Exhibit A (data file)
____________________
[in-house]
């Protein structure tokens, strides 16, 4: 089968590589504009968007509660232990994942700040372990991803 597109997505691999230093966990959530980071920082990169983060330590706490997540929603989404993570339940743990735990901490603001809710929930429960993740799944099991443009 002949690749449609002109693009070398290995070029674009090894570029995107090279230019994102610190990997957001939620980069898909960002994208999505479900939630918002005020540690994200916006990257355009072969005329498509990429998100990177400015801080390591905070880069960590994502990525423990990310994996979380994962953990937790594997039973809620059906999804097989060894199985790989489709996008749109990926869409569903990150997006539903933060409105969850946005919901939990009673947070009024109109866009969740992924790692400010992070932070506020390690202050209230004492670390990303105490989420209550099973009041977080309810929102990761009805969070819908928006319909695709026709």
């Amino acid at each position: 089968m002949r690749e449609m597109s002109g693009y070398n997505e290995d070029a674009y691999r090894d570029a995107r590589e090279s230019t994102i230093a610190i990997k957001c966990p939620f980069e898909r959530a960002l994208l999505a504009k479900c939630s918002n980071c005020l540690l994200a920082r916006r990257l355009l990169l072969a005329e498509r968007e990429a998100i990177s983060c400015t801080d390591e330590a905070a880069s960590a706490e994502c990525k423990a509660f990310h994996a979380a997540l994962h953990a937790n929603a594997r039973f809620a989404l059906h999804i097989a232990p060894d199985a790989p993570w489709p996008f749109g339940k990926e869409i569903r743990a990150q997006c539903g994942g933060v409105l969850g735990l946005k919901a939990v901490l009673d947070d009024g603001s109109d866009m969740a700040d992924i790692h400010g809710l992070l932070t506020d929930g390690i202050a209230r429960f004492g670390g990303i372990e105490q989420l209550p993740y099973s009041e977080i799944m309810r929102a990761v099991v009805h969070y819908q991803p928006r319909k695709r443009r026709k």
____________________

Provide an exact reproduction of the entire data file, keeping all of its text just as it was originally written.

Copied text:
[in-house]
């Protein structure tokens, strides 16, 4: 089968590589504009968007509660232990994942700040372990991803 597109997505691999230093966990959530980071920082990169983060330590706490997540929603989404993570339940743990735990901490603001809710929930429960993740799944099991443009 002949690749449609002109693009070398290995070029674009090894570029995107090279230019994102610190990997957001939620980069898909960002994208999505479900939630918002005020540690994200916006990257355009072969005329498509990429998100990177400015801080390591905070880069960590994502990525423990990310994996979380994962953990937790594997039973809620059906999804097989060894199985790989489709996008749109990926869409569903990150997006539903933060409105969850946005919901939990009673947070009024109109866009969740992924790692400010992070932070506020390690202050209230004492670390990303105490989420209550099973009041977080309810929102990761009805969070819908928006319909695709026709």
């Amino acid at each position: 089968m002949r690749e449609m597109s002109g693009y070398n997505e290995d070029a674009y691999r090894d570029a995107r590589e090279s230019t994102i230093a610190i990997k957001c966990p939620f980069e898909r959530a960002l994208l999505a504009k479900c939630s918002n980071c005020l540690l994200a920082r916006r990257l355009l990169l072969a005329e498509r968007e990429a998100i990177s983060c400015t801080d390591e330590a905070a880069s960590a706490e994502c990525k423990a509660f990310h994996a979380a997540l994962h953990a937790n929603a594997r039973f809620a989404l059906h999804i097989a232990p060894d199985a790989p993570w489709p996008f749109g339940k990926e869409i569903r743990a990150q997006c539903g994942g933060v409105l969850g735990l946005k919901a939990v901490l009673d947070d009024g603001s109109d866009m969740a700040d992924i790692h400010g809710l992070l932070t506020d929930g390690i202050a209230r429960f004492g670390g990303i372990e105490q989420l209550p993740y099973s009041e977080i799944m309810r929102a990761v099991v009805h969070y819908q991803p928006r319909k695709r443009r026709k």